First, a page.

Jim Titt
From Germany
Joined Nov 10, 2009
0 points
6 days ago
To go beyond all the charts and graphs, get back to the original thread, and put this in perspective. I think I’m on pretty solid ground making the claim that most belay accidents happen because of human error while cragging and gym climbing. That is where most of the inexperience lies. This is where assisted belay devices are useful no matter what brand you prefer. This is the wave of the future if you look at all the new belay devices being introduced at the 2017 trade show. Thanks to all the left brain people they will get better. Factor 2 falls are thankfully rare yet it dominates the thread down to the minutiae as to which device holds a F2 better. It looks like most belayers can’t hold one anyway. So I'll use an assisted belay device while sport cragging/gym climbing as it is way more comfortable when my fat partner is hang dogging and use my ATC XP Guide while multi-pitch trad climbing. The ATC XP Guide is much easier to pull rope through in guide mode anyway (than the MegaJu at least). And don’t use super skinny ropes at the low end of the accepted range of the device. Brian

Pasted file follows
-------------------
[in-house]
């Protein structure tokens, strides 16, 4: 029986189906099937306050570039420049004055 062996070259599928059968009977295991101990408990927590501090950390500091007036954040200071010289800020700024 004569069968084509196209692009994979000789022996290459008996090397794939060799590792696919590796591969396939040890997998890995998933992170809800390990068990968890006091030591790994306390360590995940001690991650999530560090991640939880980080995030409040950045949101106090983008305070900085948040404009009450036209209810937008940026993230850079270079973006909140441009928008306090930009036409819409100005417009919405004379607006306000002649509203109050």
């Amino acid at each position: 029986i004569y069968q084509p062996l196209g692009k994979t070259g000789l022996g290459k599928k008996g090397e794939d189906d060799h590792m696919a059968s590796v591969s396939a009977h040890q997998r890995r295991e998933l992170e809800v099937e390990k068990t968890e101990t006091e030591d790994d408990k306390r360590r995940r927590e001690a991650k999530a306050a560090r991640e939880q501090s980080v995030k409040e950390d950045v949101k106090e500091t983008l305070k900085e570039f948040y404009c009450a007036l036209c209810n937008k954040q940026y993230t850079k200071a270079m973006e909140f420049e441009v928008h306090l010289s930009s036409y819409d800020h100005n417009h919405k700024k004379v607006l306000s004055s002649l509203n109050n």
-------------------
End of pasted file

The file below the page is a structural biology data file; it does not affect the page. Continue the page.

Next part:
From North Kingstown, RI
Joined Sep 27, 2001
430 points
6 days ago
If I am belaying a potential FF2, I pull up 20-25 feet of rope downstream of my brake hand and either put a loosely tied knot or a clove and a biner in the line, so if I fail to arrest, it jams against the belay device. I can shake this out one handed. A frequent poster to this thread has previously said this is not a good solution, but it works for me. I have also posted the idea of of relocating the belay to lower down at times, or placing a first piece in the second pitch before bringing up the second, but I am almost always on doubles.

Luckily in forty years of climbing, the only time I have had to arrest a fall with nothing in, it was not straight on,the leader moved up and off at an angle.
Tom Stryker
Joined Aug 24, 2014
257 points


Follow replies to this topic? Notify me at the top of web site.
1

Email me.
Page 10 of 14.  <<First   <Prev   8  9  10  11  12   Next>   Last>>